It’s 2015 and sensors are everywhere! Fitbits, Apple Watches, and sleep monitors abound. For those of us who like to keep track of our every move, these devices are a godsend. But the future of sensors may include tracking the moves of older adults in order to help them stay in their homes.
Many older adults hope to never move into a retirement community, and instead bank on staying in their own homes as they age. This can sometimes prove difficult, especially for individuals battling multiple chronic conditions. Seemingly simple daily activities like cooking and using the phone can be wrought with new challenges in later life. What’s more, older adults who feel embarrassed or ashamed of their new challenges may choose to hide mistakes and inabilities from friends and family members from fear of losing more of their independence.
Enter monitors of IADLs, or instrumental activities of daily life. These monitors can track everyday activities, observing and measuring the wearer’s activities in a more objective way than has been possible in the past. This is important because they bypass the bias that has historically been introduced by observations of IADLs that were self-reported.
In a recent article published in Pers Ubiqui Comput, the authors describe the capabilities and utility of some of the newer sensor technology available to older adults. These include devices that track medication usage, phone sensors that log misdialed numbers, and sensors built into kitchen tools like coffeemakers that can track how well older adults are able to carry out the multistep sequence of cooking.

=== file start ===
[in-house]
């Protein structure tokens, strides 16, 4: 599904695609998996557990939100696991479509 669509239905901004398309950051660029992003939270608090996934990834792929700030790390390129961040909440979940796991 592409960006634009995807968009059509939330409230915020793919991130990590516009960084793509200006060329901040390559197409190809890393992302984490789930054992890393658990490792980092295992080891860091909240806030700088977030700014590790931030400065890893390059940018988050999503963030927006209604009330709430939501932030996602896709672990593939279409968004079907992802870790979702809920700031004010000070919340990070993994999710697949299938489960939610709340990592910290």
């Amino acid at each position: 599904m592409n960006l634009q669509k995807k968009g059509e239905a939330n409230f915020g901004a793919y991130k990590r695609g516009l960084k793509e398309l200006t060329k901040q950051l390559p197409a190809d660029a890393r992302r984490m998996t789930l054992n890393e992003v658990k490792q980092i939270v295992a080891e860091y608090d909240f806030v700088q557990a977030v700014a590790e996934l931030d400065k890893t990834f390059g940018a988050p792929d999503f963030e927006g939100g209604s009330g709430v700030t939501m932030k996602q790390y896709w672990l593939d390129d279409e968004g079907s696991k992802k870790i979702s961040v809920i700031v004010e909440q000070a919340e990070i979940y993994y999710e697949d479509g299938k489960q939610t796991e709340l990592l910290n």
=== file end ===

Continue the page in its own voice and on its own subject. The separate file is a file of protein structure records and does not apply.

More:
Using intensive case study methodology, the authors examined the utility of these new devices. Their preliminary results suggest that sensor technology can be used to increase and monitor self-awareness so that older adults can age well and remain independent to their full capacity. Specifically, the authors developed a suite of sensors called dwellSense to monitor activities commonly performed by independent older adults. These sensors were placed in the home of two older adults for 10 months. Following the data collection period, the older adults were interviewed about the experience and presented with summary findings about their personal data. Once it was clear that the two individuals understood their data, they were asked to reflect on their findings and verbalize their thought process after taking in the data.
Based on the objective sensor data and the interview data, the authors found support for the notion that sensors can be used to support self-awareness in older adults. More specifically, at the beginning of the case studies, both participants were relatively confident that they took their pills as scheduled. However, only one of the participants was correct when making that statement; the data showed her medication-taking to be somewhat erratic. Thus, the data, when presented to both participants, was able to increase their self-awareness. The individual who thought she took her pills on time and was correct could now have more confidence in her self-assessment going forward; and the participant who was not as self-aware also had data to help her gain a better understanding of herself.
Taken as a whole, these sensors provide a myriad of data for physicians, family members and friends, and the older adult in question, to more accurately judge how independent an older adult can be on a day-to-day basis.
Clearly, observations of daily living collected via sensor technology hold great promise for today’s older adults who want to remain independent for a lot longer than was possible in previous generations. The rate of speed at which these sensors are developing is high; and, we can only expect to see a lot more useful technology for older adults pop up in the coming years.